LA DOLCE VITA (literally, "the sweet life"; figuratively, less so) unfolds as a series of capsular stories. Nearly all of these vignettes conclude with tragedies of varying magnitudes. Possibly the most startling dénouement comes from the story of the intellectual Steiner, protagonist Marcello Rubini’s long estranged mentor in the literary arts. The two reunite amidst the pews of a church that Steiner frequents, although he’s not attended for religious reasons, but to gain access to the priest’s literary collection and the massive pipe organ. Pumping the instrument’s keys, jesting with a few strains of jazz until reprimanded by the padre, Steiner radiates a mix of confidence and tranquility, while Marcello skulks in the background, slinking into the shadows of the church’s corners, as though trying to shield himself from Steiner’s astute eye.
The reason for Marcello’s attempt to lay low? Shame. Marcello’s behavior, as a gossip columnist, has revealed him to be the type of person not easily cowed into ignominy. Confronted in a nightclub over a recent article in which he revealed an elegant, modestly bejeweled noble as an adulteress, he merely dons dark sunglasses, and shrugs. “I have to inform the public,” he says, “it’s my job. After all, it’s just a little publicity.”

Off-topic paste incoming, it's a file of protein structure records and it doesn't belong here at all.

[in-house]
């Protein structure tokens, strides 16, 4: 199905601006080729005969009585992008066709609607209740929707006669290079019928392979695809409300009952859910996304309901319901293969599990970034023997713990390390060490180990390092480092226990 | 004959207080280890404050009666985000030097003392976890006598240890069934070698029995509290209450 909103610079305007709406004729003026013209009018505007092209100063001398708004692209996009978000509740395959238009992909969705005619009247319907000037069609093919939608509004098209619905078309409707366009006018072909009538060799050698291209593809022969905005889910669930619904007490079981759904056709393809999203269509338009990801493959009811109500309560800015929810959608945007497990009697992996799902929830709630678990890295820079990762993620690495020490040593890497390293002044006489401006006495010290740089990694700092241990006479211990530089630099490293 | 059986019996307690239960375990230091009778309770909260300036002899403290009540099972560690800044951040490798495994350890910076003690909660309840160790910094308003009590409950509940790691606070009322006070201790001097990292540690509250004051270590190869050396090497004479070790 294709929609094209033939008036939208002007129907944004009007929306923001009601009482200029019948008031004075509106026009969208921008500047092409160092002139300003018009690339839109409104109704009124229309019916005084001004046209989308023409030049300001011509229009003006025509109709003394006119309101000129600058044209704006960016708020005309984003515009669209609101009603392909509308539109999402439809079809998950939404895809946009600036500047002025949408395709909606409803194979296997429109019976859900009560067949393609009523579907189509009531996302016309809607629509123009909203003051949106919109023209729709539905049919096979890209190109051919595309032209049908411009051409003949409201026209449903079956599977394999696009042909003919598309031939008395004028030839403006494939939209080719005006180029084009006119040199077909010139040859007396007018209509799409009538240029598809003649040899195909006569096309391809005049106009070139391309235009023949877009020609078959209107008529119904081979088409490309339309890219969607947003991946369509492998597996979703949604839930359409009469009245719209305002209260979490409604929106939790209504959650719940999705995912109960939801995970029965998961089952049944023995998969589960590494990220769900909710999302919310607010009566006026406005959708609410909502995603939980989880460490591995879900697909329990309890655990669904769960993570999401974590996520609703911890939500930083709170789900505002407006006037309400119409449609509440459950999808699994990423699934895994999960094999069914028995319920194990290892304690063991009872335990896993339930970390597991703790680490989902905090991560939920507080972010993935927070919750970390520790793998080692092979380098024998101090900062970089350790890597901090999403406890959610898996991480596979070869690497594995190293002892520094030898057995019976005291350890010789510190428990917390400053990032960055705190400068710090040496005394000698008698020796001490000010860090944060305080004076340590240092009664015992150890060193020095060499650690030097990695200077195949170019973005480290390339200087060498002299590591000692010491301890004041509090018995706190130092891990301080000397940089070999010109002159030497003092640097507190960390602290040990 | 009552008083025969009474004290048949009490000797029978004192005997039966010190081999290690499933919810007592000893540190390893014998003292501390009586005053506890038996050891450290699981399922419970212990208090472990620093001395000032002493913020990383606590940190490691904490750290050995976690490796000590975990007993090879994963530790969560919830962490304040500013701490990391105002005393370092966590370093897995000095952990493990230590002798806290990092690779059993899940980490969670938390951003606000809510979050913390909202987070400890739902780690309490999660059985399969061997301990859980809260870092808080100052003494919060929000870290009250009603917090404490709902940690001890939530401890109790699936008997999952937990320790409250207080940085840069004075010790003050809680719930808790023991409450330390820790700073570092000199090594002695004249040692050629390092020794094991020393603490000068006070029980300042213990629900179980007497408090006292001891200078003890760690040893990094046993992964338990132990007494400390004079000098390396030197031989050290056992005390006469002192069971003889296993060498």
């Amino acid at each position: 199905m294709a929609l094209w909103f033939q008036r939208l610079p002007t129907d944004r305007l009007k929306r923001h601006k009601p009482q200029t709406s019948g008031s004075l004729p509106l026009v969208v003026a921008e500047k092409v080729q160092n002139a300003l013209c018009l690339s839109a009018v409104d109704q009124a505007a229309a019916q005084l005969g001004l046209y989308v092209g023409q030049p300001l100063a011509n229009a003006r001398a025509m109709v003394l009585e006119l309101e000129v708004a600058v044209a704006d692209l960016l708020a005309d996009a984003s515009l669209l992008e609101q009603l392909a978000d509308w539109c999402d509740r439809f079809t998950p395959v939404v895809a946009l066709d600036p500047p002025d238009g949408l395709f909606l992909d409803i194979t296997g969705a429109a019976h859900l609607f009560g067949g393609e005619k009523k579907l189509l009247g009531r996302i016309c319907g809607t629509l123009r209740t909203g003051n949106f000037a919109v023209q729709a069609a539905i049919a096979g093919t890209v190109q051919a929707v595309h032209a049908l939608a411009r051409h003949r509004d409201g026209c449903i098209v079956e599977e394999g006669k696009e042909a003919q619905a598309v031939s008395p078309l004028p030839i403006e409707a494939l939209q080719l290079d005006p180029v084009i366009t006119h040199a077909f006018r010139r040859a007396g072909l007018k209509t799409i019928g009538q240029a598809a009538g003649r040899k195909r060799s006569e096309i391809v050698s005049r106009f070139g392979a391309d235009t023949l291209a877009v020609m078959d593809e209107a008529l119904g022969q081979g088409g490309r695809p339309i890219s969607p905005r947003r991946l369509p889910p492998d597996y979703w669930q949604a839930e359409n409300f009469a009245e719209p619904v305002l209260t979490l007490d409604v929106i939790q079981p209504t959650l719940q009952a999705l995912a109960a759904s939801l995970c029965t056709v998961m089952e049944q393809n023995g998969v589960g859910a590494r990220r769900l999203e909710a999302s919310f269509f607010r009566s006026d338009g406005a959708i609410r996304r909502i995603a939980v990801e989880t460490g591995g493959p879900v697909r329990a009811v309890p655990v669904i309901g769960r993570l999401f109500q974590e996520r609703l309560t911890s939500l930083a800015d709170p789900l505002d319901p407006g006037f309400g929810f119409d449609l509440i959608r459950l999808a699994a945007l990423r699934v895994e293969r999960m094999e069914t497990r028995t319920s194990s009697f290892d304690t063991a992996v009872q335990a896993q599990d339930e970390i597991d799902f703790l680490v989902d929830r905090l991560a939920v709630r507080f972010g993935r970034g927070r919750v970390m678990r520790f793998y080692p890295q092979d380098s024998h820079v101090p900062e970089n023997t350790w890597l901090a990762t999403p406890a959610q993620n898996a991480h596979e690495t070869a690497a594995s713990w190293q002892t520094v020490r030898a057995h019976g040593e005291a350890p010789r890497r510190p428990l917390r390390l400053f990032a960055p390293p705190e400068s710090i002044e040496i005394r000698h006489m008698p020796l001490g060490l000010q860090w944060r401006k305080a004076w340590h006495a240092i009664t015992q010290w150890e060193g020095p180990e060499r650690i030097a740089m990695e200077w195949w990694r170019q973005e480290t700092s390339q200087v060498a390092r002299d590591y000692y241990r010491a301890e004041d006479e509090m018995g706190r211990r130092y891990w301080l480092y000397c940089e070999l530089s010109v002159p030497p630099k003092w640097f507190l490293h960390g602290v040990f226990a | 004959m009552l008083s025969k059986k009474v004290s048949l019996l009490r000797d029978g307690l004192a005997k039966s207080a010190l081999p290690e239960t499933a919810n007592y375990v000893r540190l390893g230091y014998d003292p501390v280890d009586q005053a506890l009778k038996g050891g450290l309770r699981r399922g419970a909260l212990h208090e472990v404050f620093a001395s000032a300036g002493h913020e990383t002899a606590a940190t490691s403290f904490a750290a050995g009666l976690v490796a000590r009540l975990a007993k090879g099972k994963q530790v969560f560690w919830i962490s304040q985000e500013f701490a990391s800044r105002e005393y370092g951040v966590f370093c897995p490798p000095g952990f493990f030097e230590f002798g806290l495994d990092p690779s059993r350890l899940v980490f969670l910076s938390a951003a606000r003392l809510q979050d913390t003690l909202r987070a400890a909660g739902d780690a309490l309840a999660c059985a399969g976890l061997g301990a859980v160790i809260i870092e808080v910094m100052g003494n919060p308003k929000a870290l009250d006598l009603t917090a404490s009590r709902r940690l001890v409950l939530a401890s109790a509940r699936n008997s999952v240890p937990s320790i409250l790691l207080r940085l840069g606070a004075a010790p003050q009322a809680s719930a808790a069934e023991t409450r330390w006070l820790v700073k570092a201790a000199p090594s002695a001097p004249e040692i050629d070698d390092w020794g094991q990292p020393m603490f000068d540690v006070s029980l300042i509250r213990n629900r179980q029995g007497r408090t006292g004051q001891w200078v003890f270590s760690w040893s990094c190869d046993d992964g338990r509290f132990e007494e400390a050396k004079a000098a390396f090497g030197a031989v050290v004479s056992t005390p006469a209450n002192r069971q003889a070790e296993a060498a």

But with Steiner, Marcello adopts a humble demeanor revealing a sense of shame. The once-promising writer is reminded by Steiner’s gentle inquiries of his past goals, now abandoned by the wayside. When asked about the state of his book, Marcello lies, pretty poorly too, “It’s going. I’m gathering material. Actually, I just finished.” He then attempts to shift the topic of conversation from himself to Steiner, who ignores the blatant attempt and continues pressing Marcello. It’s a serene inquisition, the sort that can make one feel much worse about oneself than being yelled at (think, “I’m not mad. I’m disappointed.”). The strategy is effective, as Marcello immediately admits to a self-assessed inadequacy: “I don’t think I know how to write.” The phrasing, though, and the occasion, a reunion with a former mentor, indicates that Marcello doesn’t just see his writing as deficient, but his entire way of being. Confronted with Steiner, a worldly, sanguine intellectual who dabbles in jazz and Sanskrit, Marcello is unable to retain his confident visage, and is forced to confront the deep seeded notion he possesses: he considers his life a meaningless failure.